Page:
Grayson Perry dedicates his Essex home to Julie

Potter's attempt to create an Essex Taj Mahal was a lovely treat

tv
Arts and Entertainment
A scene from the original Swedish version of the sci-fi TV drama ‘Real Humans’
tv
Arts and Entertainment
Hugh Keays-Byrne plays Immortan Joe, the terrifying gang leader, in the new film
filmActor who played Toecutter returns - but as a different villain in reboot
Arts and Entertainment
Charlize Theron as Imperator Furiosa in Mad Max: Fury Road
film
Arts and Entertainment
Jessica Hynes in W1A
tvReview: Perhaps the creators of W1A should lay off the copy and paste function spoiler alert
Arts and Entertainment
Power play: Mitsuko Uchida in concert

classical
Arts and Entertainment
Dangerous liaisons: Dominic West, Jake Richard Siciliano, Maura Tierney and Leya Catlett in ‘The Affair’ – a contradictory drama but one which is sure to reel the viewers in
TV review
Arts and Entertainment
Richard Herring, pictured performing at the Edinburgh Fringe Festival two years ago
comedy
Arts and Entertainment
Music freak: Max Runham in the funfair band
theatre
Arts and Entertainment
film 'I felt under-used by Hollywood'
Latest stories from i100
Have you tried new the Independent Digital Edition apps?

ES Rentals

    Independent Dating
    and  

    By clicking 'Search' you
    are agreeing to our
    Terms of Use.

    Abuse - and the hell that came afterwards

    Abuse - and the hell that follows

    James Rhodes on the extraordinary legal battle to publish his memoir
    Why we need a 'tranquility map' of England, according to campaigners

    It's oh so quiet!

    The case for a 'tranquility map' of England
    'Timeless fashion': It may be a paradox, but the industry loves it

    'Timeless fashion'

    It may be a paradox, but the industry loves it
    If the West needs a bridge to the 'moderates' inside Isis, maybe we could have done with Osama bin Laden staying alive after all

    Could have done with Osama bin Laden staying alive?

    Robert Fisk on the Fountainheads of World Evil in 2011 - and 2015
    New exhibition celebrates the evolution of swimwear

    Evolution of swimwear

    From bathing dresses in the twenties to modern bikinis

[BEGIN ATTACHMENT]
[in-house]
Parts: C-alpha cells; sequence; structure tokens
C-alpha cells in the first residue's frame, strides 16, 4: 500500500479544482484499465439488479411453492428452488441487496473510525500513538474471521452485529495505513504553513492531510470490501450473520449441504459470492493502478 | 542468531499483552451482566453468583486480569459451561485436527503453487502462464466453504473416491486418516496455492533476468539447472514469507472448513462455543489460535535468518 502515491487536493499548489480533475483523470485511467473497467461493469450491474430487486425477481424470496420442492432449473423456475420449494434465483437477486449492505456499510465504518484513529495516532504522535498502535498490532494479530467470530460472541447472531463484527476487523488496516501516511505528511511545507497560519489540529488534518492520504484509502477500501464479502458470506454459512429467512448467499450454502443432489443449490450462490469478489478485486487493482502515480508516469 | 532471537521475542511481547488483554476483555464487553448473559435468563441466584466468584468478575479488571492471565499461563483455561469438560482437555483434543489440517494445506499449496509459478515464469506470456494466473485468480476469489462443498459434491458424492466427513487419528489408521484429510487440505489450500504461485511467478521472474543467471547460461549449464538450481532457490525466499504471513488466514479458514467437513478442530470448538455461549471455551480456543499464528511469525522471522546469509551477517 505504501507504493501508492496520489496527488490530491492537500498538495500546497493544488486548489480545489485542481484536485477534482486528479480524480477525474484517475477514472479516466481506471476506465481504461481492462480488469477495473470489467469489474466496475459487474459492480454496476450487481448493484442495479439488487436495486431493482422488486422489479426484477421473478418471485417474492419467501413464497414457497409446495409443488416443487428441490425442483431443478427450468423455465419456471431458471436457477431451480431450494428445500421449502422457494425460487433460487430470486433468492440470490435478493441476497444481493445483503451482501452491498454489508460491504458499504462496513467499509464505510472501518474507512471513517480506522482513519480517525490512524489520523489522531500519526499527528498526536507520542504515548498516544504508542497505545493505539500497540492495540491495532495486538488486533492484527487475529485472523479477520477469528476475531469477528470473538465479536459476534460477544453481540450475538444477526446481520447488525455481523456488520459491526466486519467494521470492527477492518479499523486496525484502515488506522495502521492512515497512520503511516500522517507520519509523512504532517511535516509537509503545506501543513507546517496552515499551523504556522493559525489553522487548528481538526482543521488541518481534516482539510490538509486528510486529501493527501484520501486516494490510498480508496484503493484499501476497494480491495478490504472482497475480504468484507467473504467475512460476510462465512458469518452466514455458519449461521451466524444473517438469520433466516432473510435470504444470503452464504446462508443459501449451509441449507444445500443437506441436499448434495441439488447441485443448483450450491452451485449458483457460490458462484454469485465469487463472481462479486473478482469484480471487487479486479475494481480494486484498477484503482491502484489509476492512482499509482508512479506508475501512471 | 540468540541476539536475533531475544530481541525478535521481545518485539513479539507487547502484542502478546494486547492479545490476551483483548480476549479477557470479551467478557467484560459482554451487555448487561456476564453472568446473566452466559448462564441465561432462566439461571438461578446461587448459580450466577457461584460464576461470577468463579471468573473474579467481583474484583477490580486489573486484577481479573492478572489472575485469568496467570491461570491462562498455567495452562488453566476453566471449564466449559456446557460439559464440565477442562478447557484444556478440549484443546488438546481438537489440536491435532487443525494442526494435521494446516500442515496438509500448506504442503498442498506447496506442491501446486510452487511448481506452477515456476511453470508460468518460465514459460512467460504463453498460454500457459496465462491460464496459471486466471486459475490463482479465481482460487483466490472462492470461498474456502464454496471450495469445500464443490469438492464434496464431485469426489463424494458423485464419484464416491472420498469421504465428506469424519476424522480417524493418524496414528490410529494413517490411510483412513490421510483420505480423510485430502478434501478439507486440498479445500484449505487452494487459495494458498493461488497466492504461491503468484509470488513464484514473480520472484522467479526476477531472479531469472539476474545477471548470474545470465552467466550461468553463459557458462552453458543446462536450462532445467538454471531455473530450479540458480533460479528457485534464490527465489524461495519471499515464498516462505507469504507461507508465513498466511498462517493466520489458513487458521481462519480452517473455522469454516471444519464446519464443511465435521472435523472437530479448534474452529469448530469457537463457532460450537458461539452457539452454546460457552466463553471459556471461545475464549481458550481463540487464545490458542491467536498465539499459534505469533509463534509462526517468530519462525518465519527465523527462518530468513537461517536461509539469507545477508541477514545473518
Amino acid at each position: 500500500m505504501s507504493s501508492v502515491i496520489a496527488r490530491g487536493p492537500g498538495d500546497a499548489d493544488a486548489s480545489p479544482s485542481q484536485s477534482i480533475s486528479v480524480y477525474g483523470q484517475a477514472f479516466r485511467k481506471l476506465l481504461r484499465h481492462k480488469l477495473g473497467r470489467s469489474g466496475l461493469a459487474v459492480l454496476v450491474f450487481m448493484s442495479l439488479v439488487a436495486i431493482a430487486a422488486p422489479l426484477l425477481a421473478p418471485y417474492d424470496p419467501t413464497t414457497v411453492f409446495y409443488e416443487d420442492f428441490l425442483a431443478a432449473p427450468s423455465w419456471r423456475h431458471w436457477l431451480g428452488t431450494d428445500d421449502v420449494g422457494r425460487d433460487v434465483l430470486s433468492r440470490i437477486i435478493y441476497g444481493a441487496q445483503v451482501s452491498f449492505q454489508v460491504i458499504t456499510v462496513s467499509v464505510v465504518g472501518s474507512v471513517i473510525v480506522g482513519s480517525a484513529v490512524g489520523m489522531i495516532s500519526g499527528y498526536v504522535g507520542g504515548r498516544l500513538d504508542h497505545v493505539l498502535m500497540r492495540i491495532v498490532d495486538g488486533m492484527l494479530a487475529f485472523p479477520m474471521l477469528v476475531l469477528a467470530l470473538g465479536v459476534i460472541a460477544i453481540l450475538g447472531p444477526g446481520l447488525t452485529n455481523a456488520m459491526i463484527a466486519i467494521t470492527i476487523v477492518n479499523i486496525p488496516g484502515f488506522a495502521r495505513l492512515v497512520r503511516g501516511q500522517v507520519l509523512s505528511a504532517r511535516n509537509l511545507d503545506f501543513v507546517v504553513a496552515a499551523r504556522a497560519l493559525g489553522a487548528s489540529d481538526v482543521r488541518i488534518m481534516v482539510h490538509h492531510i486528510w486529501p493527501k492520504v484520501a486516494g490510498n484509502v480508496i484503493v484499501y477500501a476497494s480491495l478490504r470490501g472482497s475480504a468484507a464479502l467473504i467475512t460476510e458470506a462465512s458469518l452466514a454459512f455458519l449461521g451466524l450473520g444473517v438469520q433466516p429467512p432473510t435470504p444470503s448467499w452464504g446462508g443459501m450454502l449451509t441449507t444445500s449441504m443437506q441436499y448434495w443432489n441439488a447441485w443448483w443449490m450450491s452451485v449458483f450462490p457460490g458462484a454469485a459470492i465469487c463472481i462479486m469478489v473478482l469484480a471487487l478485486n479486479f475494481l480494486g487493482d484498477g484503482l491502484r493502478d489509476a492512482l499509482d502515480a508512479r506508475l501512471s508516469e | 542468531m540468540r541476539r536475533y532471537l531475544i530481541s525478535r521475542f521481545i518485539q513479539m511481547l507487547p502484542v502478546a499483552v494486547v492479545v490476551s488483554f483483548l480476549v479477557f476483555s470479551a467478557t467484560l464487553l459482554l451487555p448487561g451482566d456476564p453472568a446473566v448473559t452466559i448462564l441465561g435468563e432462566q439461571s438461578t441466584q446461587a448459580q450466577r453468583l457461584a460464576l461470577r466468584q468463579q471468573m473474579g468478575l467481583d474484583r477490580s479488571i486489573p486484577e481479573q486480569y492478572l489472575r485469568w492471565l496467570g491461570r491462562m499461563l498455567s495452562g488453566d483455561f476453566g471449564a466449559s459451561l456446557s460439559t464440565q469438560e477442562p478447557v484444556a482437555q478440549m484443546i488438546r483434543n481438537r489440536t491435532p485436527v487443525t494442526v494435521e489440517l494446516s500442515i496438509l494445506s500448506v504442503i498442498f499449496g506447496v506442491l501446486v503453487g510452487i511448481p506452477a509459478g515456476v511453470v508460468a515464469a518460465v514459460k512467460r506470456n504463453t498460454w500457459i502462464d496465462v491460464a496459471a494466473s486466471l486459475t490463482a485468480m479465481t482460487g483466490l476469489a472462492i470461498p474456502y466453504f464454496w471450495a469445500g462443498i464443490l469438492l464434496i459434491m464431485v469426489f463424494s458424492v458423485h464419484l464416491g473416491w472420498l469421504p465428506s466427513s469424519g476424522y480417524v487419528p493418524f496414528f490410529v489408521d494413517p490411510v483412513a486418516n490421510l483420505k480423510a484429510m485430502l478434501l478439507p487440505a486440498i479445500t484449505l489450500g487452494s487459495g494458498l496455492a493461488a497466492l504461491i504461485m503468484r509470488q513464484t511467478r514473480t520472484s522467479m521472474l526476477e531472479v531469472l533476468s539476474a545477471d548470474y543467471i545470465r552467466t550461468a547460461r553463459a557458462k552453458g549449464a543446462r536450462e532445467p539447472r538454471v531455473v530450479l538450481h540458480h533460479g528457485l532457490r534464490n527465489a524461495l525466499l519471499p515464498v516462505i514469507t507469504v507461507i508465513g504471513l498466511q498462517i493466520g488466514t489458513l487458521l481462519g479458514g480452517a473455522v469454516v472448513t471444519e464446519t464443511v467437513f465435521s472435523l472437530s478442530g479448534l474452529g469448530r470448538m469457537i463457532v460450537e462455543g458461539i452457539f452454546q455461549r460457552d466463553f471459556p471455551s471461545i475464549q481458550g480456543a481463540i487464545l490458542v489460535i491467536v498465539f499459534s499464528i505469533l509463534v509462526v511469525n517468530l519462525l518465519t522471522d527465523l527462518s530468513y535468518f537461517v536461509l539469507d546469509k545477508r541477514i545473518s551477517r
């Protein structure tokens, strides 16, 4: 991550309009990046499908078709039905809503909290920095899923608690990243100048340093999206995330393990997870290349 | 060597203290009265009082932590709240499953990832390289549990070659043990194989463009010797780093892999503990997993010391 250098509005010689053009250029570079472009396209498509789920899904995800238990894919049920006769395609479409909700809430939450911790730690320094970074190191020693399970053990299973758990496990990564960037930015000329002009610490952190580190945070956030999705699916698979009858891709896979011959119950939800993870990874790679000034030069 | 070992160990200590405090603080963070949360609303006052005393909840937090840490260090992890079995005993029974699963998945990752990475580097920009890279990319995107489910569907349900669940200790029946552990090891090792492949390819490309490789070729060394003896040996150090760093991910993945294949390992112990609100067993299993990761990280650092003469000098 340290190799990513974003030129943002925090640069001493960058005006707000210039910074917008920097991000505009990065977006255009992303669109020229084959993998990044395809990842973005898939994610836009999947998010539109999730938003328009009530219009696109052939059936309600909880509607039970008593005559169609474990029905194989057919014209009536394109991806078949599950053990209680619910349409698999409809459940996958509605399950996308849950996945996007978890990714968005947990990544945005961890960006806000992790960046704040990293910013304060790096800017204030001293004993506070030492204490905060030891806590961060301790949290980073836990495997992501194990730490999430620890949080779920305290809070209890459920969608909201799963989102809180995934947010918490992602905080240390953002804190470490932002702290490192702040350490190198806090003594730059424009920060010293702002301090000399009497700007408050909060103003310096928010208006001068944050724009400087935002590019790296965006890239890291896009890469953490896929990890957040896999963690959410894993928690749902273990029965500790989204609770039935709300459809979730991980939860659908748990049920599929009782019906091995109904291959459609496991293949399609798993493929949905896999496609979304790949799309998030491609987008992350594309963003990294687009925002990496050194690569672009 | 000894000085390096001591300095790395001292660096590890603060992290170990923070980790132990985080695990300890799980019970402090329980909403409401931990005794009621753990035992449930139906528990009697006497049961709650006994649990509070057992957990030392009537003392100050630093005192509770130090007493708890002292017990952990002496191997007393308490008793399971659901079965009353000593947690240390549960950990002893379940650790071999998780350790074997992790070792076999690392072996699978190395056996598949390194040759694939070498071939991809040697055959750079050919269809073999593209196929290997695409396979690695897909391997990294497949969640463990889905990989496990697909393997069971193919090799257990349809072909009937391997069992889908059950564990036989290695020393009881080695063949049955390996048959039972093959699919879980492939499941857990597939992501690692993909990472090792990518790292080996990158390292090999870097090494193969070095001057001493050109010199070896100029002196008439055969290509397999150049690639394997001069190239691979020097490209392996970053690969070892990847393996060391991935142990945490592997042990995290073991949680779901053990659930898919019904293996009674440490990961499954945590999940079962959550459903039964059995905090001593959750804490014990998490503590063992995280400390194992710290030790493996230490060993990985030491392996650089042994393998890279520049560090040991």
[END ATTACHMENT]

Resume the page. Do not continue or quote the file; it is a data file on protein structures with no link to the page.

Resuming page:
Sun, sex and an anthropological study: One British academic's summer of hell in Magaluf

    Sun, sex and an anthropological study

    One academic’s summer of hell in Magaluf
    From Shakespeare to Rising Damp... to Vicious

    Frances de la Tour's 50-year triumph

    'Rising Damp' brought De la Tour such recognition that she could be forgiven if she'd never been able to move on. But at 70, she continues to flourish - and to beguile
    'That Whitsun, I was late getting away...'

    Ian McMillan on the Whitsun Weddings

    This weekend is Whitsun, and while the festival may no longer resonate, Larkin's best-loved poem, lives on - along with the train journey at the heart of it
    Kathryn Williams explores the works and influences of Sylvia Plath in a new light

    Songs from the bell jar

    Kathryn Williams explores the works and influences of Sylvia Plath
    How one man's day in high heels showed him that Cannes must change its 'no flats' policy

    One man's day in high heels

    ...showed him that Cannes must change its 'flats' policy
    Is a quiet crusade to reform executive pay bearing fruit?

    Is a quiet crusade to reform executive pay bearing fruit?

    Dominic Rossi of Fidelity says his pressure on business to control rewards is working. But why aren’t other fund managers helping?
    The King David Hotel gives precious work to Palestinians - unless peace talks are on

    King David Hotel: Palestinians not included

    The King David is special to Jerusalem. Nick Kochan checked in and discovered it has some special arrangements, too
    More people moving from Australia to New Zealand than in the other direction for first time in 24 years

    End of the Aussie brain drain

    More people moving from Australia to New Zealand than in the other direction for first time in 24 years
    Meditation is touted as a cure for mental instability but can it actually be bad for you?

    Can meditation be bad for you?

    Researching a mass murder, Dr Miguel Farias discovered that, far from bringing inner peace, meditation can leave devotees in pieces
    Eurovision 2015: Australians will be cheering on their first-ever entrant this Saturday

    Australia's first-ever Eurovision entrant

    Australia, a nation of kitsch-worshippers, has always loved the Eurovision Song Contest. Maggie Alderson says it'll fit in fine